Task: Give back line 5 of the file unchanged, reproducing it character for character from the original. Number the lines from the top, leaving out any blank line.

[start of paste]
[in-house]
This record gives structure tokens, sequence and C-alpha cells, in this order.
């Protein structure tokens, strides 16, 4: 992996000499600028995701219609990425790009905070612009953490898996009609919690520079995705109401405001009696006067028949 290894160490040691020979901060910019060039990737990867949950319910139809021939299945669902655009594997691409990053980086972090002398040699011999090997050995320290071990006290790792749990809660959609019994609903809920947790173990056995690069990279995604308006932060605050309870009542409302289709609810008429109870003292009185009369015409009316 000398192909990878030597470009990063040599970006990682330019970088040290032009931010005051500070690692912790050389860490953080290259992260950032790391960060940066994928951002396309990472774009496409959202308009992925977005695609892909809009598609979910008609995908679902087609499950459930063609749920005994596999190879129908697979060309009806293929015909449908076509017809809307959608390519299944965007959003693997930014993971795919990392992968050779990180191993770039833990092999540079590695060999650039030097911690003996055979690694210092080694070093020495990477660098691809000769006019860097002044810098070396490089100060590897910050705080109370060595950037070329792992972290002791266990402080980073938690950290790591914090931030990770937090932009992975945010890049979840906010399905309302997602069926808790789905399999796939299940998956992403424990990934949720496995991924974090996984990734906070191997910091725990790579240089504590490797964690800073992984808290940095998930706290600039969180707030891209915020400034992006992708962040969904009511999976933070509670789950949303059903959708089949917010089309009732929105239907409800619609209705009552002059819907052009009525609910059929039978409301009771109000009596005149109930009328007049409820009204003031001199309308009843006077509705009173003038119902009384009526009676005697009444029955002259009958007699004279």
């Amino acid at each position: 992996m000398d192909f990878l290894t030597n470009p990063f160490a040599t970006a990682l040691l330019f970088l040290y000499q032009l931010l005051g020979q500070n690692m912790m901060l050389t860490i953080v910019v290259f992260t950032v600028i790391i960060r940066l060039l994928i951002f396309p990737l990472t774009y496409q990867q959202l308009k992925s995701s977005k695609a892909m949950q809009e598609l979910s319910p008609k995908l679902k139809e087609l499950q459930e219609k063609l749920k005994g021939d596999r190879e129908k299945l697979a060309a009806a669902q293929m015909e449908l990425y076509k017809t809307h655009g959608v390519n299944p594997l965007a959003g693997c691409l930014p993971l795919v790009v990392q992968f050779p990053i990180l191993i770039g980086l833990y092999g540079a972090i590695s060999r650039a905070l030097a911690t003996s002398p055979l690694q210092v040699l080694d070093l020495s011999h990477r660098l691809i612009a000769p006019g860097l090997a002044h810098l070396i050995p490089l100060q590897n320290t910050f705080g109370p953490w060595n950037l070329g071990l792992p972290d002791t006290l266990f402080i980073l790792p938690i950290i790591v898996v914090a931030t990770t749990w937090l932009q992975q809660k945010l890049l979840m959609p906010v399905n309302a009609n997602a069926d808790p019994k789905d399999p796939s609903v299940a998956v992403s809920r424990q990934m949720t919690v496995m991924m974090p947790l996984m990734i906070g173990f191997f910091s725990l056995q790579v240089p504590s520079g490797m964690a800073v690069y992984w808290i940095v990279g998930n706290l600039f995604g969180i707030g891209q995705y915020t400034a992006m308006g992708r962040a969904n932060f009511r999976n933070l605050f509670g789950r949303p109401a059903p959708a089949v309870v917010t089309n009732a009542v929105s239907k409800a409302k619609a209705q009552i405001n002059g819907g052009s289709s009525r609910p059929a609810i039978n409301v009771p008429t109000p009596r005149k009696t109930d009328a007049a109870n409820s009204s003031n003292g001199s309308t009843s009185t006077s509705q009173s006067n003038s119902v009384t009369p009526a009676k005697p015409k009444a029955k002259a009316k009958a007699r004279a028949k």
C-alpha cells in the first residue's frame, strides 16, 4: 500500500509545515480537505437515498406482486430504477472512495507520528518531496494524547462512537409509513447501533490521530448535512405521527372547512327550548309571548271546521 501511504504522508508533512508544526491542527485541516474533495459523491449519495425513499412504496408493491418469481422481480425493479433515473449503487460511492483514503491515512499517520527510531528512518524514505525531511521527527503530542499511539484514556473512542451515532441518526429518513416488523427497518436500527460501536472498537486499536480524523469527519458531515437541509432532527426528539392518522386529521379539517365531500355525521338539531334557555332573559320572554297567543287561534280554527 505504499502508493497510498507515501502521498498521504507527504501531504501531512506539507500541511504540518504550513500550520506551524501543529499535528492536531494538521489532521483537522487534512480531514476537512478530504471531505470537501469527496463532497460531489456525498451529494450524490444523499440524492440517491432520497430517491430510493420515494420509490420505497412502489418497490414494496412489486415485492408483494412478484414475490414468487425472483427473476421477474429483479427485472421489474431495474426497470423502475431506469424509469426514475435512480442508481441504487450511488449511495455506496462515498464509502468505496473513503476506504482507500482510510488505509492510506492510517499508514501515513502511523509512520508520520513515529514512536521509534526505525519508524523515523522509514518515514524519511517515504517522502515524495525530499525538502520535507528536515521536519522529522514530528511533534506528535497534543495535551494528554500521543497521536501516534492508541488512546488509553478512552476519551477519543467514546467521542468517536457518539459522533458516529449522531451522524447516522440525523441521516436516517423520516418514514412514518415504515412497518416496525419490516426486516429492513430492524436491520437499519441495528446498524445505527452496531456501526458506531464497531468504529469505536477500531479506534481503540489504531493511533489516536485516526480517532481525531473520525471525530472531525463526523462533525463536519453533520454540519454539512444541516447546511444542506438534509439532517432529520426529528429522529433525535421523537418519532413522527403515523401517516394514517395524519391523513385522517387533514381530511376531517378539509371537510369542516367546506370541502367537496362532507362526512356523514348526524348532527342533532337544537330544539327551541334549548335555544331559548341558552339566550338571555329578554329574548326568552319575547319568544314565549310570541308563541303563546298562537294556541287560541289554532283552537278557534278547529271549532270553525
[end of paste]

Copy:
C-alpha cells in the first residue's frame, strides 16, 4: 500500500509545515480537505437515498406482486430504477472512495507520528518531496494524547462512537409509513447501533490521530448535512405521527372547512327550548309571548271546521 501511504504522508508533512508544526491542527485541516474533495459523491449519495425513499412504496408493491418469481422481480425493479433515473449503487460511492483514503491515512499517520527510531528512518524514505525531511521527527503530542499511539484514556473512542451515532441518526429518513416488523427497518436500527460501536472498537486499536480524523469527519458531515437541509432532527426528539392518522386529521379539517365531500355525521338539531334557555332573559320572554297567543287561534280554527 505504499502508493497510498507515501502521498498521504507527504501531504501531512506539507500541511504540518504550513500550520506551524501543529499535528492536531494538521489532521483537522487534512480531514476537512478530504471531505470537501469527496463532497460531489456525498451529494450524490444523499440524492440517491432520497430517491430510493420515494420509490420505497412502489418497490414494496412489486415485492408483494412478484414475490414468487425472483427473476421477474429483479427485472421489474431495474426497470423502475431506469424509469426514475435512480442508481441504487450511488449511495455506496462515498464509502468505496473513503476506504482507500482510510488505509492510506492510517499508514501515513502511523509512520508520520513515529514512536521509534526505525519508524523515523522509514518515514524519511517515504517522502515524495525530499525538502520535507528536515521536519522529522514530528511533534506528535497534543495535551494528554500521543497521536501516534492508541488512546488509553478512552476519551477519543467514546467521542468517536457518539459522533458516529449522531451522524447516522440525523441521516436516517423520516418514514412514518415504515412497518416496525419490516426486516429492513430492524436491520437499519441495528446498524445505527452496531456501526458506531464497531468504529469505536477500531479506534481503540489504531493511533489516536485516526480517532481525531473520525471525530472531525463526523462533525463536519453533520454540519454539512444541516447546511444542506438534509439532517432529520426529528429522529433525535421523537418519532413522527403515523401517516394514517395524519391523513385522517387533514381530511376531517378539509371537510369542516367546506370541502367537496362532507362526512356523514348526524348532527342533532337544537330544539327551541334549548335555544331559548341558552339566550338571555329578554329574548326568552319575547319568544314565549310570541308563541303563546298562537294556541287560541289554532283552537278557534278547529271549532270553525